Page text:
By showing us where this collection has been, Buchanan has made space for us to question where it is going, to voice our opinions on where it should go, and to imagine what it would take to get there.

This, indeed, is the core question posed by Buchanan in her accompanying essay, the question that drove her approach to this project: Where is power now? However, those expecting to have this question answered by this exhibition may be left wanting, for it’s a show that reflects the period of questioning we are living through; not so much answering our questions about the role of institutions and the relevance of collections, but asking them alongside us and providing us with a material encounter to inform the decisions we make about this collection now. What will be the legacy of this era, of these directors, and of the next public forum, in which we are all invited to take part in 2020? By showing us where this collection has been, Buchanan has made space for us to question where it is going, to voice our opinions on where it should go, and to imagine what it would take to get there.

To my mind, it is the materiality that gives this show meat, the way Buchanan turns her research into something not only tangible, but affective. It is one thing to read the statistics of a collection – it’s another thing entirely to be surrounded by it, to feel what is present and sense the gaps, to look for things that aren’t there and discover things that are there of course, or are there against all odds.

Nowhere are these sorts of inclusions more apparent than in the largest and final gallery of the exhibition, the space dedicated to the decade that just ended. Here, Buchanan offers a question to the institution – or perhaps a challenge: Will the new directors continue to reach back into the past, collecting notable works from the 20th century, or backfilling the gaps to see greater historical representation of women, Māori, Pacific and other minoritised artists? Or will they continue to expand the collection into and around the Pacific, looking to what is being made by our close neighbours in Asia? If we were to redraw the four categories that would make this collection the most contemporary, or the most relevant as we move into the future, what would these categories be? Or is the lesson to be learned that categories, flawed as they have been revealed to be, should be dispelled entirely?

In their statement accompanying the exhibition, Burns and Lundh recount their own questions upon accepting their roles at the Govett-Brewster. “How could we … remain true to and complicate the institution’s self-image as an agitating, challenging, and contemporary artist-centred space that reflects the present and projects into the future?” It seems that, in bringing Buchanan in to do what they cannot, the directors have already signalled an intention to approach the collection critically.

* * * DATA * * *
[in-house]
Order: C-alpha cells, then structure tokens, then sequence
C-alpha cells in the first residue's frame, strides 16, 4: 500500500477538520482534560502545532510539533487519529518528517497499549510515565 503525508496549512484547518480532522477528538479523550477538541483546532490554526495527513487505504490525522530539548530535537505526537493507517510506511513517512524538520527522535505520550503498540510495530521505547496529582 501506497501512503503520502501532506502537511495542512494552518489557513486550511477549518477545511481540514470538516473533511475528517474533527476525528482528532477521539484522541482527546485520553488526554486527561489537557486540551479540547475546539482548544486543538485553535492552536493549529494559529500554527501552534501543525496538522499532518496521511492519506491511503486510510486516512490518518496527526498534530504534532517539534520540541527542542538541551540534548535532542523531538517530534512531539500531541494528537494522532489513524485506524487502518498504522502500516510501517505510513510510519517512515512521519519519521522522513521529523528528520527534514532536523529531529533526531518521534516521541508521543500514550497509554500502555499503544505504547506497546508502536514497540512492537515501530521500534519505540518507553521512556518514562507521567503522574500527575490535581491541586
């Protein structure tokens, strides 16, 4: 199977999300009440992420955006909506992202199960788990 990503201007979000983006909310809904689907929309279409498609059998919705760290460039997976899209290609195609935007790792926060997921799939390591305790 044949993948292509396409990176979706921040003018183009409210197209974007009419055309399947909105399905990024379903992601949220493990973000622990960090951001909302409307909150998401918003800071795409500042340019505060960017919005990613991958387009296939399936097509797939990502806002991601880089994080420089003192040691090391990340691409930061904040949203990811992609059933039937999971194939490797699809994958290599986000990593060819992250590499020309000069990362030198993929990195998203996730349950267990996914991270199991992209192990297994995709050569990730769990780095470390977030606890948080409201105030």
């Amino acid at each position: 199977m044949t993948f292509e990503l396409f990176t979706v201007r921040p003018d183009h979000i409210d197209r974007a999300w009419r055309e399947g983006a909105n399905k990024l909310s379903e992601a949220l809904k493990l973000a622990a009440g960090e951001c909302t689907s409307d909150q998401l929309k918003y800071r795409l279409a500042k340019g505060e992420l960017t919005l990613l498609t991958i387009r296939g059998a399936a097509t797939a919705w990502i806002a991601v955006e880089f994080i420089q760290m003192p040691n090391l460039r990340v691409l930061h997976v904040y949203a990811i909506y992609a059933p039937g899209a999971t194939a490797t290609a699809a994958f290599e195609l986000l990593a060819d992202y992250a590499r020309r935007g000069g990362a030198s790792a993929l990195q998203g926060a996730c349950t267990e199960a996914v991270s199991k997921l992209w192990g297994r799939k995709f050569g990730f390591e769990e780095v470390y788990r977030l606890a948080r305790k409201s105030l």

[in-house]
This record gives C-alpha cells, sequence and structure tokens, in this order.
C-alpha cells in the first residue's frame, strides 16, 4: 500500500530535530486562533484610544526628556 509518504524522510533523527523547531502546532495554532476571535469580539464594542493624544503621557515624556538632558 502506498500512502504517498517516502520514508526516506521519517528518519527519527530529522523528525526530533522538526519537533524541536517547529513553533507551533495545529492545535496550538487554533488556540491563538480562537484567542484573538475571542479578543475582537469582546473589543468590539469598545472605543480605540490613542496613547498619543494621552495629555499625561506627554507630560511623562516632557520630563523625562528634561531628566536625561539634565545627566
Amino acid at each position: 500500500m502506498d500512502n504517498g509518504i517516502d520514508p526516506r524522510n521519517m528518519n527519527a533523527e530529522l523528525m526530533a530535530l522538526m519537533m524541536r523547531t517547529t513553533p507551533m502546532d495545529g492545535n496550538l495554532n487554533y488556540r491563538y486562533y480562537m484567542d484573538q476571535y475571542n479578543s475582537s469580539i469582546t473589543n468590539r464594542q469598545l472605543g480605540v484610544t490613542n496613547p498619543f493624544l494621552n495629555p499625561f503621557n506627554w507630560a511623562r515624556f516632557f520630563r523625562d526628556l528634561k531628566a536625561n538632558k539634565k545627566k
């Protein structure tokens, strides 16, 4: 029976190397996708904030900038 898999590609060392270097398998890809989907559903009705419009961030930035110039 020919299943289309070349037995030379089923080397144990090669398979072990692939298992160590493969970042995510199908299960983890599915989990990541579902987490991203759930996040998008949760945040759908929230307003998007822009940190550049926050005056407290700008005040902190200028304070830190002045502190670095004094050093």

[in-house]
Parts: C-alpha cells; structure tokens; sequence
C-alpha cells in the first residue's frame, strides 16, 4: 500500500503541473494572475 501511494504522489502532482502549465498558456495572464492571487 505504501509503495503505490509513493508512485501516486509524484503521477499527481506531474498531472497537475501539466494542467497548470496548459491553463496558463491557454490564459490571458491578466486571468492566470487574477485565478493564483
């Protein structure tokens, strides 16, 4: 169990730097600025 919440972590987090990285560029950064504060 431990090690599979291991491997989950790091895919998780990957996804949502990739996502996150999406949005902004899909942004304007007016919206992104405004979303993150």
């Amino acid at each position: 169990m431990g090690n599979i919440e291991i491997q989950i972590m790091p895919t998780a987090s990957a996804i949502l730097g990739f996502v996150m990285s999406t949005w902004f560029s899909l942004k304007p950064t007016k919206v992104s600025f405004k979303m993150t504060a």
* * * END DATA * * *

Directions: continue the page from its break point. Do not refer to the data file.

During an opening-weekend talk, art historian and Adam Art Gallery Director Tina Barton reflected on another project of Buchanan’s, describing BAD VISUAL SYSTEMS (2018) as “absolutely present, but also absent.” A paradox, to be sure, but one that describes Buchanan’s most recent projects well. For all its punch and colour, Buchanan’s material presence is made up of background forms – vitrines, screens, plinths, labels, soft wall paintings – objects and gestures that set the tone of the scene rather than fabricating an entirely new one. Crucial to this effect – and to Buchanan’s self-positioning – is that her work always appears at the scale of art, not architecture. In doing so, she implicates herself as an artist, beholden to the same systems of power as those artists she has put on display, but also acknowledges the curious position of power she finds herself occupying in the context of this exhibition, and an acceptance of the responsibilities this comes with.

But what is her position exactly? Burns refers to Buchanan as an “interlocutor” for herself and Lundh as they step into their roles as directors, aiding their understanding of the institution, its holdings, its place in Taranaki and its place in Aotearoa – now and throughout its 50-year history. Buchanan views herself firmly as an artist, although in acknowledging the power she has over the other artists whose work she has put on display, she is also acknowledging the slippage into the role of curator. Indeed, during opening weekend talks and in my own conversations about the show afterwards, I found myself constantly correcting my use of the word ‘curator’.

But this is not a collection show curated by Buchanan, it is a project undertaken by an artist interested in the languages of collections and archives, and how these are presented. It seems crucial to me that Buchanan is an artist, not a curator. As an artist, she is not beholden to the institution in the same way as a curator, not required to maintain the story this institution has been telling about itself since its inception. Furthermore, as an artist, Buchanan’s priorities are different: she is here to destabilise, but she’s also willing to take responsibility for her decisions. While part of the goal in imposing a system onto the collection was to create an objective distance between the works and the institution that acquired them, she does cop to the fact that the categories she created are borne from her own mind, interests and experiences. She also readily admits that, in making a category titled Politics, she is determining what makes a work political through her own lens and pasting that label up beside that work.